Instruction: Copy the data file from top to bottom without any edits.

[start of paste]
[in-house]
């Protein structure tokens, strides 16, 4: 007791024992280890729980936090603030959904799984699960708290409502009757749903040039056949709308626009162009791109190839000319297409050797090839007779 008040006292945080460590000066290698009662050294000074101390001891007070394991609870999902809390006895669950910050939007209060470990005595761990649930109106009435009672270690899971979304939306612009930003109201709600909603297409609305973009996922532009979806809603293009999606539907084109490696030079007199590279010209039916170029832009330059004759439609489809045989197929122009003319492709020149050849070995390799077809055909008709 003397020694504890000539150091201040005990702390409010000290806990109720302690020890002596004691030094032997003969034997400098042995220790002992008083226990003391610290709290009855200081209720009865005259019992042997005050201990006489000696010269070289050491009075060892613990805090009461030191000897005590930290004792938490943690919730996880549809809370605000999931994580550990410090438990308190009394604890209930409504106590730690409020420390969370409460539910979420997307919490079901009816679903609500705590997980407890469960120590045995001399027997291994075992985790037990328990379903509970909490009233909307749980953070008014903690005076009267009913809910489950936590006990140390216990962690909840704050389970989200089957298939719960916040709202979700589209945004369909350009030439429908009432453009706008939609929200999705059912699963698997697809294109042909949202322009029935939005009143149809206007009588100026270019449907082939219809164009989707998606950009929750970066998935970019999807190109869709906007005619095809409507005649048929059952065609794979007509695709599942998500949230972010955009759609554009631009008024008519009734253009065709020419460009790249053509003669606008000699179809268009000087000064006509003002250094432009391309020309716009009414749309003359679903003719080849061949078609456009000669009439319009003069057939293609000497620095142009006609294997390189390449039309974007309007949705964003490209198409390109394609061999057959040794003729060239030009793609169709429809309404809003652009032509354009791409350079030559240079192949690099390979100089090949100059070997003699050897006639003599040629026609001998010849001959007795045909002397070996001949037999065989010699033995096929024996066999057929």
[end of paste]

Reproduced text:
[in-house]
């Protein structure tokens, strides 16, 4: 007791024992280890729980936090603030959904799984699960708290409502009757749903040039056949709308626009162009791109190839000319297409050797090839007779 008040006292945080460590000066290698009662050294000074101390001891007070394991609870999902809390006895669950910050939007209060470990005595761990649930109106009435009672270690899971979304939306612009930003109201709600909603297409609305973009996922532009979806809603293009999606539907084109490696030079007199590279010209039916170029832009330059004759439609489809045989197929122009003319492709020149050849070995390799077809055909008709 003397020694504890000539150091201040005990702390409010000290806990109720302690020890002596004691030094032997003969034997400098042995220790002992008083226990003391610290709290009855200081209720009865005259019992042997005050201990006489000696010269070289050491009075060892613990805090009461030191000897005590930290004792938490943690919730996880549809809370605000999931994580550990410090438990308190009394604890209930409504106590730690409020420390969370409460539910979420997307919490079901009816679903609500705590997980407890469960120590045995001399027997291994075992985790037990328990379903509970909490009233909307749980953070008014903690005076009267009913809910489950936590006990140390216990962690909840704050389970989200089957298939719960916040709202979700589209945004369909350009030439429908009432453009706008939609929200999705059912699963698997697809294109042909949202322009029935939005009143149809206007009588100026270019449907082939219809164009989707998606950009929750970066998935970019999807190109869709906007005619095809409507005649048929059952065609794979007509695709599942998500949230972010955009759609554009631009008024008519009734253009065709020419460009790249053509003669606008000699179809268009000087000064006509003002250094432009391309020309716009009414749309003359679903003719080849061949078609456009000669009439319009003069057939293609000497620095142009006609294997390189390449039309974007309007949705964003490209198409390109394609061999057959040794003729060239030009793609169709429809309404809003652009032509354009791409350079030559240079192949690099390979100089090949100059070997003699050897006639003599040629026609001998010849001959007795045909002397070996001949037999065989010699033995096929024996066999057929």